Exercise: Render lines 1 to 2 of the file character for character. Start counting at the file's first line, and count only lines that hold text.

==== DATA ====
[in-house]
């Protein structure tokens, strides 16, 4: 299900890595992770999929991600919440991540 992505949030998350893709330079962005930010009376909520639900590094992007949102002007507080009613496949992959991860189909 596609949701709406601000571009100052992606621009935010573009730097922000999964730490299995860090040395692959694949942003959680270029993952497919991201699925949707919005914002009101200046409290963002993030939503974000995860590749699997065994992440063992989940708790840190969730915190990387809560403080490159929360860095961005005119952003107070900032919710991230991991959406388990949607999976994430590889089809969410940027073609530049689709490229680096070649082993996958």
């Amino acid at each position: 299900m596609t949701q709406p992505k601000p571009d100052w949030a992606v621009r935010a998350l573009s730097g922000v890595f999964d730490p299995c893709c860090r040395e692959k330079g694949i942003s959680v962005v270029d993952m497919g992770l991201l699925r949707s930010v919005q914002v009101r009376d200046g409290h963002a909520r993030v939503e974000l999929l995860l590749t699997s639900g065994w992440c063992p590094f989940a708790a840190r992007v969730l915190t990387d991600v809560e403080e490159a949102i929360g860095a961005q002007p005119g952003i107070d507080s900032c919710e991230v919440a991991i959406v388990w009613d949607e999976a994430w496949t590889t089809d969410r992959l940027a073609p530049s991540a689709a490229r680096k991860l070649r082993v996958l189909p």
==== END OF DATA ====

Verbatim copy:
[in-house]
């Protein structure tokens, strides 16, 4: 299900890595992770999929991600919440991540 992505949030998350893709330079962005930010009376909520639900590094992007949102002007507080009613496949992959991860189909 596609949701709406601000571009100052992606621009935010573009730097922000999964730490299995860090040395692959694949942003959680270029993952497919991201699925949707919005914002009101200046409290963002993030939503974000995860590749699997065994992440063992989940708790840190969730915190990387809560403080490159929360860095961005005119952003107070900032919710991230991991959406388990949607999976994430590889089809969410940027073609530049689709490229680096070649082993996958």